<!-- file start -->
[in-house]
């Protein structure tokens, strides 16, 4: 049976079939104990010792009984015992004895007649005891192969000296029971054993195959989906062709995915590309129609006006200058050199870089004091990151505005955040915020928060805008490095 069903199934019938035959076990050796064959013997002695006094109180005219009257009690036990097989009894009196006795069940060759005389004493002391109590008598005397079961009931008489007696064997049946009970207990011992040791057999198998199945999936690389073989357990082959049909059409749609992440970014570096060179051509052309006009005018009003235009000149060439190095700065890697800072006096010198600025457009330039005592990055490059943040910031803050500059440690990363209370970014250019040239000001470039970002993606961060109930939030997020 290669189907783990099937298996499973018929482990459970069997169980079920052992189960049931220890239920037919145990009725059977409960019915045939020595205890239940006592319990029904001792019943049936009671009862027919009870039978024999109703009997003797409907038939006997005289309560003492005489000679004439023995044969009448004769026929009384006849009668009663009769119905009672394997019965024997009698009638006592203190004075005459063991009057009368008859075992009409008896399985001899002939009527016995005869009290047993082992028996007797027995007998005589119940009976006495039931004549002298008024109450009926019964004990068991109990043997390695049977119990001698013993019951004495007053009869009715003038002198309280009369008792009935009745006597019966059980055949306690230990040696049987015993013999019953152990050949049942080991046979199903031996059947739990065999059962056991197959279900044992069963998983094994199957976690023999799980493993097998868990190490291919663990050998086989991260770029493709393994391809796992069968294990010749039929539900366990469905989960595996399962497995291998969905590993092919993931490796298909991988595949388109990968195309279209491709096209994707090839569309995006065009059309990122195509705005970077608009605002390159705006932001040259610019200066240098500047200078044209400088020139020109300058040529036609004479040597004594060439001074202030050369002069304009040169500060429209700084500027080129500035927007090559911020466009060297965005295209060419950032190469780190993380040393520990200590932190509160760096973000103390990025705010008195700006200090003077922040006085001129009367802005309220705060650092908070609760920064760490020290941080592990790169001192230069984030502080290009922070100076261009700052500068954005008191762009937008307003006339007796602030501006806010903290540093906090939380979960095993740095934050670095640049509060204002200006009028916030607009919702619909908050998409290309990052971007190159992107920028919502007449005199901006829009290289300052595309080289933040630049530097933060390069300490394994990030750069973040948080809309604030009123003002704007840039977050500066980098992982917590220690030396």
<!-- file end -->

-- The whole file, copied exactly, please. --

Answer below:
[in-house]
């Protein structure tokens, strides 16, 4: 049976079939104990010792009984015992004895007649005891192969000296029971054993195959989906062709995915590309129609006006200058050199870089004091990151505005955040915020928060805008490095 069903199934019938035959076990050796064959013997002695006094109180005219009257009690036990097989009894009196006795069940060759005389004493002391109590008598005397079961009931008489007696064997049946009970207990011992040791057999198998199945999936690389073989357990082959049909059409749609992440970014570096060179051509052309006009005018009003235009000149060439190095700065890697800072006096010198600025457009330039005592990055490059943040910031803050500059440690990363209370970014250019040239000001470039970002993606961060109930939030997020 290669189907783990099937298996499973018929482990459970069997169980079920052992189960049931220890239920037919145990009725059977409960019915045939020595205890239940006592319990029904001792019943049936009671009862027919009870039978024999109703009997003797409907038939006997005289309560003492005489000679004439023995044969009448004769026929009384006849009668009663009769119905009672394997019965024997009698009638006592203190004075005459063991009057009368008859075992009409008896399985001899002939009527016995005869009290047993082992028996007797027995007998005589119940009976006495039931004549002298008024109450009926019964004990068991109990043997390695049977119990001698013993019951004495007053009869009715003038002198309280009369008792009935009745006597019966059980055949306690230990040696049987015993013999019953152990050949049942080991046979199903031996059947739990065999059962056991197959279900044992069963998983094994199957976690023999799980493993097998868990190490291919663990050998086989991260770029493709393994391809796992069968294990010749039929539900366990469905989960595996399962497995291998969905590993092919993931490796298909991988595949388109990968195309279209491709096209994707090839569309995006065009059309990122195509705005970077608009605002390159705006932001040259610019200066240098500047200078044209400088020139020109300058040529036609004479040597004594060439001074202030050369002069304009040169500060429209700084500027080129500035927007090559911020466009060297965005295209060419950032190469780190993380040393520990200590932190509160760096973000103390990025705010008195700006200090003077922040006085001129009367802005309220705060650092908070609760920064760490020290941080592990790169001192230069984030502080290009922070100076261009700052500068954005008191762009937008307003006339007796602030501006806010903290540093906090939380979960095993740095934050670095640049509060204002200006009028916030607009919702619909908050998409290309990052971007190159992107920028919502007449005199901006829009290289300052595309080289933040630049530097933060390069300490394994990030750069973040948080809309604030009123003002704007840039977050500066980098992982917590220690030396």